There are different ways the community can help. There needs to be more written about enforced disappearance in Asia. Asia now has the highest number of people who have been disappeared, mostly by state actors.
You hardly see the issue of enforced disappearance in the press. Other kinds of human rights violations get more attention. Enforced disappearance is much more devastating to the families left behind and to the victims because no one knows what is happening to them. Many victims of enforced disappearance are subject to torture which is not known.
The issue needs much more attention because of the seriousness of the violation and also the devastation it causes to the family. The majority is women and they have to raise the family while the bread winner has been taken away. Especially in the case of Sombath and other similar cases, it is very easy for the issue to leave the public’s mind.
I cannot tell you how grateful I am to people like Angkhana, who herself is a victim of enforced disappearance but now has started her own organization to help other families of enforced disappearance and other kinds of human rights violations.
Many articles say your husband was a human rights activist. How would you describe him?
I have always said that in the case of Laos, the term “human rights defenders” is not well understood. There are no human rights organizations in Laos.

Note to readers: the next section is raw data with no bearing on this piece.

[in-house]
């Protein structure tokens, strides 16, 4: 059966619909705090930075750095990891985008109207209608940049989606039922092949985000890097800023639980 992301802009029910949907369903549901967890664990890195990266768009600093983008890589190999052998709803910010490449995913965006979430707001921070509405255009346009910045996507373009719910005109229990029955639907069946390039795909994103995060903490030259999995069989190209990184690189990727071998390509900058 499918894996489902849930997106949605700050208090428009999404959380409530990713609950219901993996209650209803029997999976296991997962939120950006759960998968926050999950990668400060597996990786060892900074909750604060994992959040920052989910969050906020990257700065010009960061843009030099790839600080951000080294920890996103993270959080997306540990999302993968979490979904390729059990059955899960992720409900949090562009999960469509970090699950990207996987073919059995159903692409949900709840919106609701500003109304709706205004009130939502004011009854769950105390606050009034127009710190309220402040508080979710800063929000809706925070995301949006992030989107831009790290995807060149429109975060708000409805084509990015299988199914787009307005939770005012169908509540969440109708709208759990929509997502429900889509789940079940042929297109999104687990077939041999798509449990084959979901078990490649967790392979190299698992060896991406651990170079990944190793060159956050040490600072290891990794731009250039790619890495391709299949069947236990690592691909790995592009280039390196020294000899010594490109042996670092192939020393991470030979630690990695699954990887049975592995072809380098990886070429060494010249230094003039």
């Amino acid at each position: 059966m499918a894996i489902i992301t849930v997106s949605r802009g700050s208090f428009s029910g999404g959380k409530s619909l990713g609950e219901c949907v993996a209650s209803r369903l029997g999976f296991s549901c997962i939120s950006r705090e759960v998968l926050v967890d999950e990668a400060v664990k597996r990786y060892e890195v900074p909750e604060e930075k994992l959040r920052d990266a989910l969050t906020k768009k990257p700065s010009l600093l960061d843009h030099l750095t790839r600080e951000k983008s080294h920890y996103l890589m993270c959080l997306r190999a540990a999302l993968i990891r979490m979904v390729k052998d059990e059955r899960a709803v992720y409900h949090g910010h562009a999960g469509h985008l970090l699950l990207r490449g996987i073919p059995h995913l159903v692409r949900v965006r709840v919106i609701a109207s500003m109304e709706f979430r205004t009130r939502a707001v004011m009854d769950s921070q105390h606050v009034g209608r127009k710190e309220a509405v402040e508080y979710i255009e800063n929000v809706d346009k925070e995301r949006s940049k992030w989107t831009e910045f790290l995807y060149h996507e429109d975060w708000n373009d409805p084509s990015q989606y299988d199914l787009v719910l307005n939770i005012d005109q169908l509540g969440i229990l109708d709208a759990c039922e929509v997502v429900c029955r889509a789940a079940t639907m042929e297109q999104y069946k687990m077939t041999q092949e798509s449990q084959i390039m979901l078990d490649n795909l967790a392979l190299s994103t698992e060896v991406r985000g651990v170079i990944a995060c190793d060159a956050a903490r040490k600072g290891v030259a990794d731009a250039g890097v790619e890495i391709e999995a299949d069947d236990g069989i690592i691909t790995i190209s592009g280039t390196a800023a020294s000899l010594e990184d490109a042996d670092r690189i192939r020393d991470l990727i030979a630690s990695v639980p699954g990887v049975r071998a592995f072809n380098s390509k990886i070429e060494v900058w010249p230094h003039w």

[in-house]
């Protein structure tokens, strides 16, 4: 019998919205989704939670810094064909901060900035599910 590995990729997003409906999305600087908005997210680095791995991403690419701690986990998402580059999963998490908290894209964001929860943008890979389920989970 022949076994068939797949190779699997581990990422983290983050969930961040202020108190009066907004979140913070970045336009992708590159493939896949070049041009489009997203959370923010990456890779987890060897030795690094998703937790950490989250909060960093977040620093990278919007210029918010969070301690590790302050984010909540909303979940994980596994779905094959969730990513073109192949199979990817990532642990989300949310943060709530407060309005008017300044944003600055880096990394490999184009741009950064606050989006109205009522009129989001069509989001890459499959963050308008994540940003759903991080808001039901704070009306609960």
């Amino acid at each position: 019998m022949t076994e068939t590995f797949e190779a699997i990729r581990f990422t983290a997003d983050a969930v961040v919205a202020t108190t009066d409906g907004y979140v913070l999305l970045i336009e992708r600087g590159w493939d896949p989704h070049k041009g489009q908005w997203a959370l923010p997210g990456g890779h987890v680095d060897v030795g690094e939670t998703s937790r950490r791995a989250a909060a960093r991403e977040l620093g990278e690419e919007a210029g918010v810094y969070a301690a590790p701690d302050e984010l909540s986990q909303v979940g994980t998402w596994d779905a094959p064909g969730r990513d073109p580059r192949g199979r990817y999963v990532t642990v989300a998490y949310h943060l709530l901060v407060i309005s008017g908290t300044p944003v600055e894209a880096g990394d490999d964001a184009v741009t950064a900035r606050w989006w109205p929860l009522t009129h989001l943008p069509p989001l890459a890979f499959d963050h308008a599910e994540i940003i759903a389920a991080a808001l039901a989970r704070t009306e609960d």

He would probably describe himself as a rural community developer. If activism can be used to describe Sombath, I would describe him as a peace-activist.
He really is someone who truly believes in non-violence, truly believes in building bridges between people of different views: to try and work in consultative and consensual ways to settle differences. In our discussions, he always felt that Laos in its post-war nation building already went through so much suffering and war. That all the differences should be put aside and that the people should work to put the country back together.
We share the same space and the same country so we should put aside our differences and help build a country that is good for our children. He would be much more comfortable being described as a peace-activist if any form of activism can be used for his work.
As his story has been told over the past few years, is there anything about Sombath that in your view hasn’t been adequately represented or is overlooked?
As I indicated earlier, has been some erroneous depiction of Sombath that he was a human rights activist. People speculated that he could have disappeared because of his opposition to dams or that he was rallying groups inside Laos to protest against the land concessions, which I think is wrong. Sombath knows what the limitations are inside the country. He knows it will be unproductive to protest but he is very sympathetic to communities that are affected by mega development projects.
Any final thoughts you would like to leave us with as we mark the anniversary?
I have become so tired of hearing the same thing from the police. Why should the family not get contacted regularly on the progress of the investigation? Why should the family have to keep asking for answers and why does the family need to get support outside the [government] system? I think that is the most unjust thing.
John Quinley III is a Bangkok-based researcher focused on human rights, refugees, migrants, and development in Southeast Asia, particularly Myanmar and Thailand.